Parents are being urged to stay on top of their child’s asthma and make sure their management plan is up to date amidst the coronavirus pandemic.
It’s estimated one in nine Australians suffer from asthma.
As part of World Asthma Day on May 5, health advocates are urging people to ensure they have a management plan and that it is up to date.
NPS MedicineWise, a federal government funded body, is encouraging parents to ensure their child’s management plan has been recently reviewed, especially if their child is using their reliever puffer more than twice a week.
Dr Jill Thistlethwaite, GP and medical adviser at NPS MedicineWise, said it was as important as ever to make sure their child’s plan is up to date.
“Like asthma, COVID-19 affects your breathing. If you get COVID-19, your symptoms may be less severe if your asthma is under control,” she said.
“Your doctor can help you create or update your or your child’s asthma plan.
“This should include which medicines to take, how and when to take them and also what to do in an asthma emergency. It is also really important to check that puffers are being used correctly.
“If asthma is not well controlled, your doctor may make changes to your or your child’s medicines and asthma action plan.”
Dr Ryan Harvey from House Call Doctor, Queensland’s largest medical after hours medical service, said while it appears asthma sufferers are no more likely to contract coronavirus, they must be on top of their symptoms and ensure they have enough supplies.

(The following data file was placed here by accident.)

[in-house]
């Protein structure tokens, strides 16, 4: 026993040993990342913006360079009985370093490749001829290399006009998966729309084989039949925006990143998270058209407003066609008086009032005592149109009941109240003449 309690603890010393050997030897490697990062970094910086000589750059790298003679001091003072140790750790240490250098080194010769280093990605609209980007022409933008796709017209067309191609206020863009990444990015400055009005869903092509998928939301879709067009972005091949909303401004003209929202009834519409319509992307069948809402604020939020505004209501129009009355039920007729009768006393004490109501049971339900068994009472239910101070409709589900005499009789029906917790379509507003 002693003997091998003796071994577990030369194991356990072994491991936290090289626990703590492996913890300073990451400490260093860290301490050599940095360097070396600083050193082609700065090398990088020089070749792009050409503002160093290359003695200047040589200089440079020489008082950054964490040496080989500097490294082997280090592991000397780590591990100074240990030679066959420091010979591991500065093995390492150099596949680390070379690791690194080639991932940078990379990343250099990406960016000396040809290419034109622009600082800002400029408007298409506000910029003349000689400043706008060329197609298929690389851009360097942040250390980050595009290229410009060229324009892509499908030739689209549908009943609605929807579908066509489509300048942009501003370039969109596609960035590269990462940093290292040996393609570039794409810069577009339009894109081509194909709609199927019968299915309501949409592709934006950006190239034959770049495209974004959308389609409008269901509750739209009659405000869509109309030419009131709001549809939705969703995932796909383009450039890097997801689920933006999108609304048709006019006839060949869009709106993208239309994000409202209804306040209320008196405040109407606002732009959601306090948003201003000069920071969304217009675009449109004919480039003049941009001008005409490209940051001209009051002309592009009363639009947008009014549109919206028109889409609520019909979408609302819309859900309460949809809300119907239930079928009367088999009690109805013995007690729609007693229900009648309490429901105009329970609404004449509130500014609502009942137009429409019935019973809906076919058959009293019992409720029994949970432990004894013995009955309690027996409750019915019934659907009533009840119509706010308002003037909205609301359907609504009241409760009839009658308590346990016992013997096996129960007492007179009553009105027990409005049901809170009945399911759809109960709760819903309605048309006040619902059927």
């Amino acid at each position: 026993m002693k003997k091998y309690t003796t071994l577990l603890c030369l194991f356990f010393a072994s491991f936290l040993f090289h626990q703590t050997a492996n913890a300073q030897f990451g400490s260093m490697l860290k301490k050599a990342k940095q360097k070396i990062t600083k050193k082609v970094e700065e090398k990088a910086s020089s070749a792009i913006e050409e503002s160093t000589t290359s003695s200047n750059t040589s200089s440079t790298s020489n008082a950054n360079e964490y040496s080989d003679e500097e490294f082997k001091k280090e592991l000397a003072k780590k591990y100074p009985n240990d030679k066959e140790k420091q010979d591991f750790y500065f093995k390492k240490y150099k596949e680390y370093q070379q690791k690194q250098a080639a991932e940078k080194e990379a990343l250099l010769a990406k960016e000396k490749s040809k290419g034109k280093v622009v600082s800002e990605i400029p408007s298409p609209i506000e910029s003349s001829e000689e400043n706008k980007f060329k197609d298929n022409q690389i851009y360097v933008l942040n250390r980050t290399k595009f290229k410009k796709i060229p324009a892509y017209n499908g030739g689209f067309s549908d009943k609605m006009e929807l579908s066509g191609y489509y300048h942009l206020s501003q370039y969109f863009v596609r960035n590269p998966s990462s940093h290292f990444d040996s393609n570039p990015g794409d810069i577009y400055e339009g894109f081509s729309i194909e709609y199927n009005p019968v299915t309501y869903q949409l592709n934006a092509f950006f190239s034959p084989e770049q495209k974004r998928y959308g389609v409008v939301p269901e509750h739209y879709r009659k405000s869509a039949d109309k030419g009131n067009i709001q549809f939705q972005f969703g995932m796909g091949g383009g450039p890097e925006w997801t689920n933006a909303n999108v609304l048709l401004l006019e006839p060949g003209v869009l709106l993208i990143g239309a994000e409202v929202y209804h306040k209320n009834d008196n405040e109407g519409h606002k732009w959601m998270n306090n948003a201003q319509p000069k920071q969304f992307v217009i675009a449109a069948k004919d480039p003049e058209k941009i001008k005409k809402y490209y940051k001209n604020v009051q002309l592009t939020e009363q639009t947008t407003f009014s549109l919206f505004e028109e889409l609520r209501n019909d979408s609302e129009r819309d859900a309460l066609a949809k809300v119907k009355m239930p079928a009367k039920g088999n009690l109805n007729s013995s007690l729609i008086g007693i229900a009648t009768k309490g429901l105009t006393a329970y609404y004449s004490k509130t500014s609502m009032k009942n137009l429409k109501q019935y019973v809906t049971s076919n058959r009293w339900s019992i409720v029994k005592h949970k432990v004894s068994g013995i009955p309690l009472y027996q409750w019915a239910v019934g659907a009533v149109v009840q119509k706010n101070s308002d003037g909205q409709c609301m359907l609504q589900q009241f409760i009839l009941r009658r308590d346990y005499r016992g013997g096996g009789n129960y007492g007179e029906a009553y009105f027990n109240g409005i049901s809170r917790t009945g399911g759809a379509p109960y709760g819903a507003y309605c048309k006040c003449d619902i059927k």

“Unfortunately, there still remains very little evidence of research into COVID-19 and the effect on people with asthma,” Dr Harvey said.
“This is due to the fact that COVID-19 has only been around a few short months, but early indicators suggest those with asthma are not experiencing any more severe illness then those of the general population.”
He said it is imperative those with the condition continue to follow their asthma plans and be reassured there was no need to stockpile medication.
“There are currently restrictions in place at pharmacies to prevent people from stockpiling to ensure pharmacies do not run out of asthma medication. Pharmacies have plenty of stock of medication, such as Ventolin or salbutamol, for those who have asthma.”
More resources are available here: https://asthma.org.au/